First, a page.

Parents and families of adolescents struggling with weight issues or looking for ways to help their children control their weight are being sought to answer an online survey, available in English and Spanish, regarding a future weight management program for adolescents in the Inland Empire.
The Youth Weight Management Program, which is still in the planning stages, will help determine ways to help adolescents control their weight, be happy and healthy, said Wagner Prado, an assistant professor of kinesiology at Cal State San Bernardino. The program will be offered by the CSUSB Nutrition, Physical Activity and Health Behavior Lab, said Prado.
The program developed a Youth Weight Management Program online survey to help determine adolescents’ and their caregivers’ needs, said Prado. The program will consist of faculty members led by Neal Malik, an assistant professor in the Department of Health Science and Human Ecology; Bryan Haddock, chair of the Department of Kinesiology; Mara Lofrano-Prado, a lecturer in the Department of Psychology; and Prado.
The need for the program comes given that, in California, childhood obesity prevalence is about 39% while in San Bernardino County the prevalence is 42%. According to the San Bernardino County Department of Public Health Community Indicators, 40% of children have obesity or are overweight.
There is also wide variation of student weight status according to ethnicity. According to San Bernardino County indicators, the percentage of students classified as overweight or obese are: Pacific Islander children – 60.7 percent, Latinx – 46.9%, Native American – 43%, African American – 39.8, two or more races – 36.5%, white – 32.6%, Filipino – 28.5% and Asian – 27.6%.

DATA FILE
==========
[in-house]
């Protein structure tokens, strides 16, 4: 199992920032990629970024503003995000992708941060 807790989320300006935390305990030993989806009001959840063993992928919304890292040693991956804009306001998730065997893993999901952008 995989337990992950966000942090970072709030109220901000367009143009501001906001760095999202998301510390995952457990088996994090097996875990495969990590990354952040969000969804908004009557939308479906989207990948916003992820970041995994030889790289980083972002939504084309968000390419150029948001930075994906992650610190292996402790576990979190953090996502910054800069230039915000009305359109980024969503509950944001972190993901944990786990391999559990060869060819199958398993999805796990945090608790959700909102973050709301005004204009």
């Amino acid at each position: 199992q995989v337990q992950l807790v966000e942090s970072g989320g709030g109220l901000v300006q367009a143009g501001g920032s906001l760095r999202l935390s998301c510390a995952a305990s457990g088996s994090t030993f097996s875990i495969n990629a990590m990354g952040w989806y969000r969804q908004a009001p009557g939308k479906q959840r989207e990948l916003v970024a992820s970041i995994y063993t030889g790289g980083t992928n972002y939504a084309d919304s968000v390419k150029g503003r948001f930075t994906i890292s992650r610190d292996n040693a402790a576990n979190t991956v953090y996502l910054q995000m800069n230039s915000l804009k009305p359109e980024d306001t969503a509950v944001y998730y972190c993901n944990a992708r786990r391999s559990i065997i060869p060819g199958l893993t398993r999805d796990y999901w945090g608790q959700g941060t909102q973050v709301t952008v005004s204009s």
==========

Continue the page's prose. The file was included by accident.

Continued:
The program will eventually serve those living in the cities of San Bernardino, Riverside, Redlands, Highland and other nearby cities.
The need for the program came with the determination to help transform people’s lives, especially adolescents, Prado said.
“The harmful effects of obesity on social, psychological and overall health are already well documented,” Prado said. “Adolescents with obesity have a lower quality of life than their normal weight peers. From a psychological perspective, childhood obesity leads to low self-esteem, emotional distress, depression, anxiety, eating disorders, suicidal thoughts, social isolation, negative self-image and negative stigmas, among others. These individuals may suffer discrimination and stigmatization as well. Lastly, they are more likely to experience premature death.
“What motivates us is to have a meaningful impact on these adolescents and their family’s quality of life,” Prado said. “We want these kids living a happy and healthier life.”
The need for parental input on what they want for their children is especially crucial.
“It is clear that the gold standard care to obesity with clinical, psychological and nutritional counseling with physical activities works,” Prado said. “However, the adherence rates to such programs are really low, which can make this approach ineffective from a public health perspective.”
Also, the long-term success rate are frustrating.
“We know that being healthy may not motivate adolescents to engage in weight management programs,” Prado said. “But we have no idea what motivates them, what they want, or what their parents want in order to support their children to engage in such programs. Hearing the parents’ thoughts and their input are mandatory to increase adherence to the program and long-term success. We have no doubt that this program will produce a significant impact on the health of the Inland Empire.”
For more information, email Wagner Prado at firstname.lastname@example.org.